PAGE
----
Postpartum psychosis was the best thing that ever happened to me.

One year after my hospitalization, my son is now walking — well, running actually. As I strolled through the park with a friend last week, I was able to say without an ounce of irony or cynicism, “You know, for the first time in my life, I’m actually a happy person. I used to be an unhappy person who had happy moments. Now, I’m a happy person who sometimes has unhappy moments.”

In this year, I have come to terms with a lot. Postpartum psychosis turned my world upside down. It showed me my deepest shame, my deepest grief, my deepest regret, my deepest self-hatred. By bringing all that pain to the forefront, I was able to face down those fears. Rather than running from them, I looked at them. And when I faced them down, I realized my shame and my fear couldn’t actually kill me.

Postpartum psychosis was a gift.

Postpartum psychosis was the catalyst for my transformation. Postpartum psychosis was my phoenix experience.

When the words “postpartum psychosis” are uttered, images of murderous mothers like Andrea Yates spring to mind. Granted, very few people would actually say such things out loud to a woman in distress, but these thoughts are expressed behind closed doors. The legacy of hysteria sways our thinking toward unconsciously believing that a woman’s reproductive organs must be fragile and her sanity must be flawed.

To be sure, those first months after the baby arrives are a fucking battle. For all of us. However, in modern Western culture, this postpartum battle is viewed as a problem that needs to be muted, subdued, and tucked under the rug.

The battle is turned around onto tired mamas as something that is your fault. A weakness. A failing. A way that you aren’t keeping it together.

But your battle isn’t a problem. It’s a fucking initiation.

We fear wild women because wild women cannot be controlled. Wild women who have faced down demons will not fear you. So we have ostracized them. Shamed them as “crazy”. Taken their legs out from under them. Taken their babies, their homes, their voices. Relegated them to scary witches in the woods and patients to be medicated into submission (or, more accurately, oblivion).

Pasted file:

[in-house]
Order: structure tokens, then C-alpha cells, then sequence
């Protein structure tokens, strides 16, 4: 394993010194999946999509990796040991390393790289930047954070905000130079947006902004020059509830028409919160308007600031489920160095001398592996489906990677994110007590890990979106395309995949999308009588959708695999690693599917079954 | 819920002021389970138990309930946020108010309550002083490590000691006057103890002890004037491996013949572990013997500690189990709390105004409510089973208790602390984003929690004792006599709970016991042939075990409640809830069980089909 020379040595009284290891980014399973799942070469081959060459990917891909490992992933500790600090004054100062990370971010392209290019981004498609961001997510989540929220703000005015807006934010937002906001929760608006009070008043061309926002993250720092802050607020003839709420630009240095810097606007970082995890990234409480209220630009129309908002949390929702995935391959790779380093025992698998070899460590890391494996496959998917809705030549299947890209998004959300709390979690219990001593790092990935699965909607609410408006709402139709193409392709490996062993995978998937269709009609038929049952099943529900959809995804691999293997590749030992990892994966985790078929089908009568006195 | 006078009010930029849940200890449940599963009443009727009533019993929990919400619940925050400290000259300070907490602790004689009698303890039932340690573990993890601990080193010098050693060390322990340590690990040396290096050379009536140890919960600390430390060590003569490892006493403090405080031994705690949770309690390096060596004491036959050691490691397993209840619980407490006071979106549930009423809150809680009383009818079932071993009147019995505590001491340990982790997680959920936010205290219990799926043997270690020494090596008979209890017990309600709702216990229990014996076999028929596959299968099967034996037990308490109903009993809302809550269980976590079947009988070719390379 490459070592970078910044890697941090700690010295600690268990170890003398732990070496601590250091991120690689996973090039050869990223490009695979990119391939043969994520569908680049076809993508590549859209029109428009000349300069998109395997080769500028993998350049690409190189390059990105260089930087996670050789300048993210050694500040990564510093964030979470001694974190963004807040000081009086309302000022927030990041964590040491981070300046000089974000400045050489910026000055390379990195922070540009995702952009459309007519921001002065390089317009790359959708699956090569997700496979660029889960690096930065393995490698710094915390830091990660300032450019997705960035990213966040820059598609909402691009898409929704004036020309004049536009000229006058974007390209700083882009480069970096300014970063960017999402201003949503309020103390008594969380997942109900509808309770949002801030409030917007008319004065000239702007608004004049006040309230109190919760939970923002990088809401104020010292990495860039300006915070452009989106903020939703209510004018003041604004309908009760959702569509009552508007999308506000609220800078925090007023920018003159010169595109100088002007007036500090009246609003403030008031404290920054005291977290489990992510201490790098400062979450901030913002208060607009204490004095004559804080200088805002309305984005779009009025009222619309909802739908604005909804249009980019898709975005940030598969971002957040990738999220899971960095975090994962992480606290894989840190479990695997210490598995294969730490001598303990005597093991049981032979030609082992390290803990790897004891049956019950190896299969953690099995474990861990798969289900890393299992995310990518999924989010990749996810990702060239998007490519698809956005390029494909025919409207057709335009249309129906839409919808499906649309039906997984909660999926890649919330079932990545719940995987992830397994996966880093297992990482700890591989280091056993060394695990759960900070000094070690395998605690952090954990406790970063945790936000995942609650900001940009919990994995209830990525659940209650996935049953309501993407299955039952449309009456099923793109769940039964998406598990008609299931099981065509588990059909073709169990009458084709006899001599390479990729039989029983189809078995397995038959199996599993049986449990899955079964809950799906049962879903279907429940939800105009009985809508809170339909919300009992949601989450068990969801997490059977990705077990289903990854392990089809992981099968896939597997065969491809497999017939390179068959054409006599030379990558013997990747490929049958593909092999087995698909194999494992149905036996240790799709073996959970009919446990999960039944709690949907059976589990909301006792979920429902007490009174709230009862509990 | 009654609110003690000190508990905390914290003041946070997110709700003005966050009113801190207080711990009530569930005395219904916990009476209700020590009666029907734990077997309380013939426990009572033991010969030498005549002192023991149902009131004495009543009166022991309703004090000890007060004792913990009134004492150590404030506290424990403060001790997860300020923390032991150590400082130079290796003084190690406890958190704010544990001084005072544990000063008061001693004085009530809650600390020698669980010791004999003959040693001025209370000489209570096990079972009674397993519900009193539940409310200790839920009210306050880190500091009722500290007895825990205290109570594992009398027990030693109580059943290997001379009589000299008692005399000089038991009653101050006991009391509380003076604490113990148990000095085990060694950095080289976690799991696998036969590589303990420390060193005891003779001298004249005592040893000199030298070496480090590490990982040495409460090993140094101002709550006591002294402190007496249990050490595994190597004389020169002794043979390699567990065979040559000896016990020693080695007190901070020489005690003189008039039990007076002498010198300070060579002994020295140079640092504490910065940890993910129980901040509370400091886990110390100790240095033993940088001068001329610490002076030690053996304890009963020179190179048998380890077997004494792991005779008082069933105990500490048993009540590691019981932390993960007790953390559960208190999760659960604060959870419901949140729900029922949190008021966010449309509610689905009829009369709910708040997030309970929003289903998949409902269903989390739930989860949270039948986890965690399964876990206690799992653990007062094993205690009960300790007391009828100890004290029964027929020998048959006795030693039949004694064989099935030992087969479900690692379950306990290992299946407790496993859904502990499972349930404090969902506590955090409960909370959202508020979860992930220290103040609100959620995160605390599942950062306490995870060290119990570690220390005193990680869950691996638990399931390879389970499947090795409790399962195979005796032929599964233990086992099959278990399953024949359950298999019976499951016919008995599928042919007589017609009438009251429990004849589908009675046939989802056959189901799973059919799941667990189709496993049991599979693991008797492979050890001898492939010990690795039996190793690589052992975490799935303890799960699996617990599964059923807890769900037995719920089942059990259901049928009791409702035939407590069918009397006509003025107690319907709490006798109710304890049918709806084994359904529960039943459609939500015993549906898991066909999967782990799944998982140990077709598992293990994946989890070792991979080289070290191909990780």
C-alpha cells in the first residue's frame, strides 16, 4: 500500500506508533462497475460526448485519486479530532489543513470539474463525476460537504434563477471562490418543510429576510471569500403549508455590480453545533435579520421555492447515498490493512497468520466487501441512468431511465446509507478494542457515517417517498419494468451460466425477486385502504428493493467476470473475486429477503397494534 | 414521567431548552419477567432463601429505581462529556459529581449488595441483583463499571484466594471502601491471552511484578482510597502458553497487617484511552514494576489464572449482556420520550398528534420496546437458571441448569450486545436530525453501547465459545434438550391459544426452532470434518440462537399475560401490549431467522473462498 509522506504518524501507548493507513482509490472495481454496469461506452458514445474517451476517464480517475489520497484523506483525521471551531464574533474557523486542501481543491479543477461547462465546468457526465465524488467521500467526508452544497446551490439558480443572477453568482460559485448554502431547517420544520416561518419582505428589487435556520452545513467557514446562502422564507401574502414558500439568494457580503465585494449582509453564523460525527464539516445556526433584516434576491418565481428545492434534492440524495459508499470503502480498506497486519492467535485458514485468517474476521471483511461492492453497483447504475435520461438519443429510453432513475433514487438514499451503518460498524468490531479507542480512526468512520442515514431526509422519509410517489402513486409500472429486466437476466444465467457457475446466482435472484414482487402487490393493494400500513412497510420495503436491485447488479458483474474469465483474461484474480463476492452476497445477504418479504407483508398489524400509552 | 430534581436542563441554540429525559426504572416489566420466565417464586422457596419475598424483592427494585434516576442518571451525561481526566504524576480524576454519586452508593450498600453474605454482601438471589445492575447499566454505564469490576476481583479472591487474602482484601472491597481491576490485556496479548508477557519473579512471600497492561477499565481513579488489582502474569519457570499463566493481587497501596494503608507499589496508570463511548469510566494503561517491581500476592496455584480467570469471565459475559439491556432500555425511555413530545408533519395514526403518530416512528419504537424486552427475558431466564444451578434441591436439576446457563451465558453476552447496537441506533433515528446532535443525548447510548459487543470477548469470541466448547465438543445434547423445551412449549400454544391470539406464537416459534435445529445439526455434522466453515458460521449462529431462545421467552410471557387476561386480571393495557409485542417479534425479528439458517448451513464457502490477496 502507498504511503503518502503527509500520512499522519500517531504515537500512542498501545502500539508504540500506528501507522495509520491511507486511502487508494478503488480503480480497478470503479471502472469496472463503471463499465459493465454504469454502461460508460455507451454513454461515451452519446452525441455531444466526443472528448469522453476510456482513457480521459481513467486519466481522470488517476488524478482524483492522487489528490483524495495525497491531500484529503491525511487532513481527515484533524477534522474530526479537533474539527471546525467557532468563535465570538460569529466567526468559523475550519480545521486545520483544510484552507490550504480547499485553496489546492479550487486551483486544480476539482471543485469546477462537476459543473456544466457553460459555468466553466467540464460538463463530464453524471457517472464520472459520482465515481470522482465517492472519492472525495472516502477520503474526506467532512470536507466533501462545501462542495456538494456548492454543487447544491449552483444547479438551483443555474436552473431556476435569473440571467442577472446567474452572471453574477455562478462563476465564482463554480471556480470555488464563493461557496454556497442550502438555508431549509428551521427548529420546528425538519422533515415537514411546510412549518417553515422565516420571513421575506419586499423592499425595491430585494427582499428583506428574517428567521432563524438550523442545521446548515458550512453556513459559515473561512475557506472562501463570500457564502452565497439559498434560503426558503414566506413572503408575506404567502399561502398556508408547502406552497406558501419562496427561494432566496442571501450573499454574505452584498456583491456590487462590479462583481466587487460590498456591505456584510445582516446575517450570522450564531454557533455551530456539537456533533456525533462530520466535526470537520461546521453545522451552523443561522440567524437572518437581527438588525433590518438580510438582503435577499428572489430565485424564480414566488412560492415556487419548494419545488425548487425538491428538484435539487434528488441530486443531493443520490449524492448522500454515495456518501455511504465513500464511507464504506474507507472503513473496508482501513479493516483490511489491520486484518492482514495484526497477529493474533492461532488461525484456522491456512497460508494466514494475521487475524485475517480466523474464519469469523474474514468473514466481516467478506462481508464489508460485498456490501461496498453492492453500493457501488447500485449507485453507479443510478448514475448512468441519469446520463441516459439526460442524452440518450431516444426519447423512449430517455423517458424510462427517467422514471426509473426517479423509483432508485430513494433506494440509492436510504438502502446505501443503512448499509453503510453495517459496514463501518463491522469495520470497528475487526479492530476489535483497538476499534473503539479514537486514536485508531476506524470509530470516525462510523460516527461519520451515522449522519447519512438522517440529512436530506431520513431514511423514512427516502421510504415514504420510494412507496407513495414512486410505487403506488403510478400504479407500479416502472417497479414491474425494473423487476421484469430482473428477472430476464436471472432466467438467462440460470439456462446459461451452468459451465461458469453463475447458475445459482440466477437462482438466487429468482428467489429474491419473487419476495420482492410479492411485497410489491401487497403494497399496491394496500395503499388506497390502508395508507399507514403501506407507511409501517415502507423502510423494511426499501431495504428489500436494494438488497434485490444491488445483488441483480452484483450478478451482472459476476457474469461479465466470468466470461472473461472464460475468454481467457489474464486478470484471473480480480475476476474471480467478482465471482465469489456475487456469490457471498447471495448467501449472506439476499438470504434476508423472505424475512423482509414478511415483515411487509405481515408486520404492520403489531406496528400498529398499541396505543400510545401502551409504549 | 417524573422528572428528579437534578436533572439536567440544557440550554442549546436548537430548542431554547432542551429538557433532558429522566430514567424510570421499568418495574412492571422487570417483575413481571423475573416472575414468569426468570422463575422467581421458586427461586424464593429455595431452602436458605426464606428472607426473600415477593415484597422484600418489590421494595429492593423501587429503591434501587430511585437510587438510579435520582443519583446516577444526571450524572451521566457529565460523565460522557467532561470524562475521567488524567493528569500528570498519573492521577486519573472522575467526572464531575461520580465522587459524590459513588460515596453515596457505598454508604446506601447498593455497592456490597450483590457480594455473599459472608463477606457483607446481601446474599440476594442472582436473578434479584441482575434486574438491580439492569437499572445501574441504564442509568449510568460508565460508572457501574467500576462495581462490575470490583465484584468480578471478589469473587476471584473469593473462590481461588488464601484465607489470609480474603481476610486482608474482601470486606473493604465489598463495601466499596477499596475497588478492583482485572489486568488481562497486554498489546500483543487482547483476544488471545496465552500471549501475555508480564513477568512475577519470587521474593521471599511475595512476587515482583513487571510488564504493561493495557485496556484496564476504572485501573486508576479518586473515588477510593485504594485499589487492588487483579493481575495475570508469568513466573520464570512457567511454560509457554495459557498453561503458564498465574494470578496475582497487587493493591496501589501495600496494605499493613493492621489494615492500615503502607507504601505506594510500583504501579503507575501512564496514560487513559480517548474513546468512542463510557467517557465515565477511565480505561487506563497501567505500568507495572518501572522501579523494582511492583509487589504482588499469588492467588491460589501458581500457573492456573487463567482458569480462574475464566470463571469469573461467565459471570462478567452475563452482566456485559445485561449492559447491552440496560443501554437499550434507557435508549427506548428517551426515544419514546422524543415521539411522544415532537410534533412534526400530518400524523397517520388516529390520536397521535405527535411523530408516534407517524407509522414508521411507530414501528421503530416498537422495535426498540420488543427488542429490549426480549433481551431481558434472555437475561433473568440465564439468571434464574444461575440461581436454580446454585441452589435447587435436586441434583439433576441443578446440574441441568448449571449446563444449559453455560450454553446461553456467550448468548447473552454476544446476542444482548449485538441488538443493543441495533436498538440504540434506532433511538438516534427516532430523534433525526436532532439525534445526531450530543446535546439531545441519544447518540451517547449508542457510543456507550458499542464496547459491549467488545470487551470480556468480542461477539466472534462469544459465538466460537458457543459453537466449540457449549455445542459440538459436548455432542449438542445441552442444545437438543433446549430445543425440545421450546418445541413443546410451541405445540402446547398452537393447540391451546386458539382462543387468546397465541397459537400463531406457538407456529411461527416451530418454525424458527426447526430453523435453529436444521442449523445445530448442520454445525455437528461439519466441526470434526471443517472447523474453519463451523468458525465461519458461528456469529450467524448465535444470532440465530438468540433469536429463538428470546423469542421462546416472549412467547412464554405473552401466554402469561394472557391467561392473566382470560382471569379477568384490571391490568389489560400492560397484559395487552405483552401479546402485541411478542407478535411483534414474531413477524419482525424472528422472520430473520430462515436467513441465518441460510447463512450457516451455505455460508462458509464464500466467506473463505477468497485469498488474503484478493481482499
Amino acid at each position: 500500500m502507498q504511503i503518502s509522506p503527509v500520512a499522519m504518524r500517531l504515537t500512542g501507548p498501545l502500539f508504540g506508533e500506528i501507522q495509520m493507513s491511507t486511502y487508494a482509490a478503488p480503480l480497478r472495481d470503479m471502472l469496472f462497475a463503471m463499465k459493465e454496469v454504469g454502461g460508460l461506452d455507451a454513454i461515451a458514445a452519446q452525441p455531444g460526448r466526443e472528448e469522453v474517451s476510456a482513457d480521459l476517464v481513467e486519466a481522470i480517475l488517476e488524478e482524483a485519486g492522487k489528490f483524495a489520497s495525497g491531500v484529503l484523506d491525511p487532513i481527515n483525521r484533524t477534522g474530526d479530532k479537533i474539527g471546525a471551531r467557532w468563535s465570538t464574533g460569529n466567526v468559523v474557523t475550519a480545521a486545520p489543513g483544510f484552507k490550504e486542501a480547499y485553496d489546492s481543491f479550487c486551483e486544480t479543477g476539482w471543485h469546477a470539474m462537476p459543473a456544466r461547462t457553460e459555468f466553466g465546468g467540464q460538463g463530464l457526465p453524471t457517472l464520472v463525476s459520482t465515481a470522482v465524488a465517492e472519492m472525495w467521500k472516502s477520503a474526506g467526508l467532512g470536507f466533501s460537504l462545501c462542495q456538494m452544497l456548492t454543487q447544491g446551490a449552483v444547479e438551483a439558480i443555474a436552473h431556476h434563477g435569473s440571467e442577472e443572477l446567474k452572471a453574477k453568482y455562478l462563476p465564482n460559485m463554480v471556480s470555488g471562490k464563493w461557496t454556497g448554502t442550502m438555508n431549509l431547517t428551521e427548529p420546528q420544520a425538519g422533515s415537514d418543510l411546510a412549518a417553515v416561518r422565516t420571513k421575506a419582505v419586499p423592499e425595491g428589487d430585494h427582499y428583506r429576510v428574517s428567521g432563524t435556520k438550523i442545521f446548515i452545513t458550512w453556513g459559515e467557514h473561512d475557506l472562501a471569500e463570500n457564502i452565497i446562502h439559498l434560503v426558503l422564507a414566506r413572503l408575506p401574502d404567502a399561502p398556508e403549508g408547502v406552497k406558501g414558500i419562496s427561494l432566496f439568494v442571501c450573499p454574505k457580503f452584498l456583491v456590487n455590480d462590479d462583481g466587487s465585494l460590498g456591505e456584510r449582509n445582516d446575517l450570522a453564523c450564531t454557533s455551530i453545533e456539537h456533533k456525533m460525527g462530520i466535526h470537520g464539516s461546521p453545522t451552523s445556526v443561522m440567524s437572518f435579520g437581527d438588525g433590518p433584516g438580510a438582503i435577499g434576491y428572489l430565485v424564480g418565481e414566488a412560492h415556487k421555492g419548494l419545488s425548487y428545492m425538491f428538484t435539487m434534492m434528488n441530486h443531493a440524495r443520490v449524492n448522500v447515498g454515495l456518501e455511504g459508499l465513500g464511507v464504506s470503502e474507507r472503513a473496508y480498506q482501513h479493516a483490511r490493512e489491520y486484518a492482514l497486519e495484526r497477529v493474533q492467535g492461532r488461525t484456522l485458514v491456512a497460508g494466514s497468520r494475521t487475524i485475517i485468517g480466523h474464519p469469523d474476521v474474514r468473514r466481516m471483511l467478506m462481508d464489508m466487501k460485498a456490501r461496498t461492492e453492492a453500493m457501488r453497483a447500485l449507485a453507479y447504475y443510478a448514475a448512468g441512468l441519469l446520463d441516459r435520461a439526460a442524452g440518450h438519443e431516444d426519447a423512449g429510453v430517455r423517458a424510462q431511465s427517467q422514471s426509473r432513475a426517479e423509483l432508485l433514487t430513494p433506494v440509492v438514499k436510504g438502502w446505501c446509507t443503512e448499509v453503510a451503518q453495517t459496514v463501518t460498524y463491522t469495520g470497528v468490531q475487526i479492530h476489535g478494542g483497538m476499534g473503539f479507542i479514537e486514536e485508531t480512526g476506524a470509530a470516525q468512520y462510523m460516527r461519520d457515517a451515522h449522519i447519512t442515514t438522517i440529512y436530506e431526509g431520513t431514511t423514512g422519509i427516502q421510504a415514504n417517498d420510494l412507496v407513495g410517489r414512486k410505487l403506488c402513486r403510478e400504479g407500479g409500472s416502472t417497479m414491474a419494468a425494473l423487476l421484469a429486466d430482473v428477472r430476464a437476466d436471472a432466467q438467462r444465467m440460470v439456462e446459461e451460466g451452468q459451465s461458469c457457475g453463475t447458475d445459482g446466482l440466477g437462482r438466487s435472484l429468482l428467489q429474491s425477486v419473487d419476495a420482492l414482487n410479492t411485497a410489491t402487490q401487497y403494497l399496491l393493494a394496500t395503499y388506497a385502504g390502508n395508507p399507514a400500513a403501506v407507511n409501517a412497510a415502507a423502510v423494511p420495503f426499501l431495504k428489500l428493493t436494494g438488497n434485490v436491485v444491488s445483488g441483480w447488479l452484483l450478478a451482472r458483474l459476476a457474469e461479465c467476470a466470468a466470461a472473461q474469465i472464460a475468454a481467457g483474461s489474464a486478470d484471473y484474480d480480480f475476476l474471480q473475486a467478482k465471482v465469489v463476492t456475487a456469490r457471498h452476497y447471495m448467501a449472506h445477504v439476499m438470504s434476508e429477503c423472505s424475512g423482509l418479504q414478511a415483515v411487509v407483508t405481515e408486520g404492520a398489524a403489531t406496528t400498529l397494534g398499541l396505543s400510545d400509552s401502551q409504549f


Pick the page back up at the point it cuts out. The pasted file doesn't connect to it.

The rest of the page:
Right now, as a woman who has been labeled, hospitalized, marginalized, ignored, and shamed — I’m calling bullshit on all that.

Through the process of labor, we not only birthed a baby — we re-birthed ourselves.

We aren’t problems to be solved.

We aren’t weakened by our trials.

We aren’t crazy.

We are initiated in ageless wisdom.

We are beautiful fucking warriors.

We are creative powerhouses.

Postpartum psychosis jettisoned me back into the studio and forced me to start painting again. My paintings became the medicine that saved my sanity, my family, and my life.

Postpartum psychosis is a transformative gift, not a burden or a sign of weakness. People fear us — and they should. We have walked through the darkness and survived. At the hardest time for any woman, we faced down demons and refused to succumb to them. We shielded our babies and partners from the darkness, and we still fought.¹

For all the women fighting the battle right now, we honor you. You will make it to the other side stronger, more powerful, more you than you have ever been. You are being forged in the fire and prepared for greatness.²

For all the women who fell in the battle, we honor you. Your sacrifice was not in vain.

For all the women who fought the battle and transformed, we honor you. Share your own story so others do not have to fight alone.

Footnotes:

  1. This is not to say I do not approve of medication and therapy. Get all the help you can get! My goal here to let women in the midst of postpartum psychosis know that they are not alone and this experience does not mean they are failing as a mother — or even that they are losing their sanity.

  2. If you are feeling anxious, depressed, or lost within two years of having your baby, please reach out to a postpartum doula or mental health professional who specializes in the postpartum experience for support. You deserve to be seen and supported. You can do this. You can make it to the other side.